NEW YORK (AP) — These are not fun days for Cheyenne Jackson when it comes to his diet. He faces more restrictions on what goes in his mouth than an Olympic athlete.
‘‘I don’t have any bread. I've given up sugar. I don’t eat dairy. And I haven’t had a drink in four months,’’ says the actor, who also has a trainer and works out six days a week.
Such is the cost of playing a porn star onstage.
Jackson, the hunky star of musical comedies such as ‘‘Xanadu’’ and ‘‘All Shook Up’’ and TV’s ‘‘30 Rock,’’ has little choice as he portrays an adult film actor who fancies himself an artist in the new Broadway play ‘‘The Performers.’’
Stripping down to his skivvies onstage has senat Jackson to the gym and ended all late-night snacking. Chatting in his dressing room, he is chiseled, his muscles bulging. It has been worth the sacrifice, he says.
‘‘That’s what you have to do to make the character live,’’ he says. ‘‘I did not want to be self-conscious at all onstage when I'm sitting out there with everything hanging out.’’ Oh, and by the way, no prosthetics were used: ‘‘This isn’t ‘Boogie Nights,'’’ he says with a laugh.
Written by David West Read, the romantic comedy centers on two couples forced to reevaluate what’s important in their lives when they meet at the Adult Film Awards. Jackson stars along with Ari Graynor, Daniel Breaker, Alicia Silverstone and Henry Winkler.
Jackson, who plays the stud Mandrew, says it was the most joyous script he'd read in two years. ‘‘It’s such a funny, sweet love story,’’ he says. ‘‘It’s raunchy and silly and lovely.’’
That’s just what Jackson was looking for during what he calls this, his year of ‘‘going for it.’’ At 37, he’s gotten married, played roles on TV and in several films. He’s even putting the final touches on his debut CD.
‘‘I just feel more settled. I feel stronger,’’ he says. ‘‘If something scares me, I want to do it.’’
So if the safe thing was to look for a musical — he’s done six in a row in his 10 years in New York — then he wanted to find his first play. And not a safe, polite play, either.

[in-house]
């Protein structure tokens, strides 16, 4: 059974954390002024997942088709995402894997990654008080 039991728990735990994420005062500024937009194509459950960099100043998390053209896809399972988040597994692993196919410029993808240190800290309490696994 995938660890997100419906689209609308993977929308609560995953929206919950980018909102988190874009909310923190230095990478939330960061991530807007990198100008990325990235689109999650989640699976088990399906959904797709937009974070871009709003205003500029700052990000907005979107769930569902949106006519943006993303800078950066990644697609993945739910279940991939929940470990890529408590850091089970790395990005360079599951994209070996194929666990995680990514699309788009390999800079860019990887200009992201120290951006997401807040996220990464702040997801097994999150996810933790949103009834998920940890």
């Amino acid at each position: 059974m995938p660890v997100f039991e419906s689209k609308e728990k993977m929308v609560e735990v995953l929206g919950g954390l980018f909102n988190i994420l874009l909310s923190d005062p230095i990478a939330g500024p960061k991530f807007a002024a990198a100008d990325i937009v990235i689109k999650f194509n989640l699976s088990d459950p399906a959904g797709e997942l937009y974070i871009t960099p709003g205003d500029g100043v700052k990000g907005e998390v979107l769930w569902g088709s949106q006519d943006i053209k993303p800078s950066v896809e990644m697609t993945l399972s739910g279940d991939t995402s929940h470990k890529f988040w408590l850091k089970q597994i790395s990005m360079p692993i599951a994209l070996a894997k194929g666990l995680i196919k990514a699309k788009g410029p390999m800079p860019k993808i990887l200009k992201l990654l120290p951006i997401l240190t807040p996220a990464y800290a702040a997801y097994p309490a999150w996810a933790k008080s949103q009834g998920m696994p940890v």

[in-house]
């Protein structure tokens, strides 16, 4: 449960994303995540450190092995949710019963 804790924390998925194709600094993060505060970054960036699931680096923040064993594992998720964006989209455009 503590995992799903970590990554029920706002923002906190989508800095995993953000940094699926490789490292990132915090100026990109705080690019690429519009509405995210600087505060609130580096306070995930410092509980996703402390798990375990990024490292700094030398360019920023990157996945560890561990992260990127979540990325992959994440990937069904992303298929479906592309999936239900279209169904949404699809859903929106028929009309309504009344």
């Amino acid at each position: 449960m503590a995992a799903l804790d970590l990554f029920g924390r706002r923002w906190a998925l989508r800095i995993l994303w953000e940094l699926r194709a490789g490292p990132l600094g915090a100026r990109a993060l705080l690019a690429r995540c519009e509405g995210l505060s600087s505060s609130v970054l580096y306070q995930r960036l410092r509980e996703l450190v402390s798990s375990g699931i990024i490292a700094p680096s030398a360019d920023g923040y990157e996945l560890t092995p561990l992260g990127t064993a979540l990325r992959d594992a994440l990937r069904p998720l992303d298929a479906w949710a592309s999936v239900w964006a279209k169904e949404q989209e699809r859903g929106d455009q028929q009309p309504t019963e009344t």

‘‘I'm in this for the long haul,’’ he says. ‘‘I want to work forever and I want to do a variety of things. I want to be like Barbra Streisand and Bette Midler — people who can do every genre.’’
Evan Cabnet, who directs Jackson in ‘‘The Performers,’’ says the actor’s natural boyish enthusiasm blends perfectly with the wide-eyed joy of his latest character.
‘‘I don’t know a lot of people who could make this role that charming naturally. He does,’’ Cabnet says. ‘‘Obviously, we feel blessed because he’s so incredibly talented. And no one in the American theater looks better in their underwear than that guy.’’
Jackson has had a very busy 2012. On the small screen, he has appeared in NBC’s ‘‘Mockingbird Lane,’’ Bryan Fuller’s re-imagining of the 1960s sitcom ‘‘The Munsters’’ and a final ‘‘30 Rock’’ episode.
Up next is HBO’s ‘‘Behind the Candelabra,’’ in which he plays Liberace’s boyfriend opposite Michael Douglas in the title role, and two indie films — ‘‘Mutual Friends’’ with Caitlin Fitzgerald and ‘‘Lucky Stiff,’’ a musical with Jason Alexander. He can currently be seen in Michael Walker’s workplace tale ‘‘Price Check.’’
He’s perhaps most excited about the album, not yet titled. It’s a collection of songs he’s written with Sia Furler. Two songs have been released — ‘‘Drive’’ and ‘‘Before You’’ — and he hopes to have the entire CD finished by spring.
‘‘I love harmonies and I love big hooks. I love really melodic things and I love lyrics that are relatable,’’ he says, adding that his music has elements of George Michael, Sting, pop and world beat.
He’s discovered that he has a talent for writing songs and has just sold his first one to a European singer. Testing the water by releasing a safe CD wasn’t an option. ‘‘I didn’t just want to do ‘Cheyenne Jackson Sings Gershwin.’ That’s not interesting to me,’’ he says.
Jackson’s sporting two new tattoos — an initial ‘‘Z'’ on his inner right arm and the initial ‘‘M'’ on his inner left.
The ‘‘M'’ is for his husband, physicist Monte Lapka, the man he married last year after 12 years of dating. His secret for a good union? ‘‘Two bathrooms will make a marriage last, I believe,’’ he says with a laugh.
The ‘‘Z'’ has a sadder origin: It’s for his 9-year-old adopted Rottweiler mix Zora, who died of cancer in March. Jackson points to the spot where the tattoo was inked and says he was holding her there when she died. ‘‘That’s exactly where her heart stopped beating. It was so life changing for Monty and I both that I just thought, ‘I need to honor that spot with something.'’’
Jackson and Lapka didn’t plan to adopt another dog after their heartbreak, but Bernadette Peters, the actress and animal rescue activist, sent them a photo four months ago of a homeless mutt who melted their hearts. Brillo is now a happy member of their family.
Jackson’s year of change will culminate in Washington, D.C. He’s due to sing music from the ‘‘Mad Men’’ era at the Kennedy Center with members of the National Symphony Orchestra on Dec. 31. That’s a sober New Year’s Eve for him.
‘‘I'm not drinking now anyway so it'll be easy-breezy,’’ he says with a smile.
Follow Mark Kennedy on Twitter at http://twitter.com/KennedyTwits